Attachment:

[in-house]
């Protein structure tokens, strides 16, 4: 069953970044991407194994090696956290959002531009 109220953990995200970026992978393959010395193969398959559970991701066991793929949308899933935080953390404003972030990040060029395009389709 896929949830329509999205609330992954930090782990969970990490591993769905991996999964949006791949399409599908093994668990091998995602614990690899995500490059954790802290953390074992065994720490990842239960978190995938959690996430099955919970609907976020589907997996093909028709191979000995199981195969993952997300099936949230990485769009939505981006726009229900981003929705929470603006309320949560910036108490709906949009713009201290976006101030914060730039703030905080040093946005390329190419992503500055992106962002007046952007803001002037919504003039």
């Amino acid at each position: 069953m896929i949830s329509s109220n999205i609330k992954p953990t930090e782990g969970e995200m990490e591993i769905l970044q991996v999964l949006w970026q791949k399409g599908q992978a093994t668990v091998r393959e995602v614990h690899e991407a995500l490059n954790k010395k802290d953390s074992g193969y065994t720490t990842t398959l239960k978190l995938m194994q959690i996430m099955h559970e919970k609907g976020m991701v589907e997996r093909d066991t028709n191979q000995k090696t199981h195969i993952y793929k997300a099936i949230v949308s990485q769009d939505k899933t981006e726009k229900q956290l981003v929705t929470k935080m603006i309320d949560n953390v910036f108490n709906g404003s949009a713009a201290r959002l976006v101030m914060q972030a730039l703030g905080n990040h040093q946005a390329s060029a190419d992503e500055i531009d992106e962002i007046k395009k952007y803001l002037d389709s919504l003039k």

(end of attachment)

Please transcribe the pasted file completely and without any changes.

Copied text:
[in-house]
């Protein structure tokens, strides 16, 4: 069953970044991407194994090696956290959002531009 109220953990995200970026992978393959010395193969398959559970991701066991793929949308899933935080953390404003972030990040060029395009389709 896929949830329509999205609330992954930090782990969970990490591993769905991996999964949006791949399409599908093994668990091998995602614990690899995500490059954790802290953390074992065994720490990842239960978190995938959690996430099955919970609907976020589907997996093909028709191979000995199981195969993952997300099936949230990485769009939505981006726009229900981003929705929470603006309320949560910036108490709906949009713009201290976006101030914060730039703030905080040093946005390329190419992503500055992106962002007046952007803001002037919504003039």
């Amino acid at each position: 069953m896929i949830s329509s109220n999205i609330k992954p953990t930090e782990g969970e995200m990490e591993i769905l970044q991996v999964l949006w970026q791949k399409g599908q992978a093994t668990v091998r393959e995602v614990h690899e991407a995500l490059n954790k010395k802290d953390s074992g193969y065994t720490t990842t398959l239960k978190l995938m194994q959690i996430m099955h559970e919970k609907g976020m991701v589907e997996r093909d066991t028709n191979q000995k090696t199981h195969i993952y793929k997300a099936i949230v949308s990485q769009d939505k899933t981006e726009k229900q956290l981003v929705t929470k935080m603006i309320d949560n953390v910036f108490n709906g404003s949009a713009a201290r959002l976006v101030m914060q972030a730039l703030g905080n990040h040093q946005a390329s060029a190419d992503e500055i531009d992106e962002i007046k395009k952007y803001l002037d389709s919504l003039k």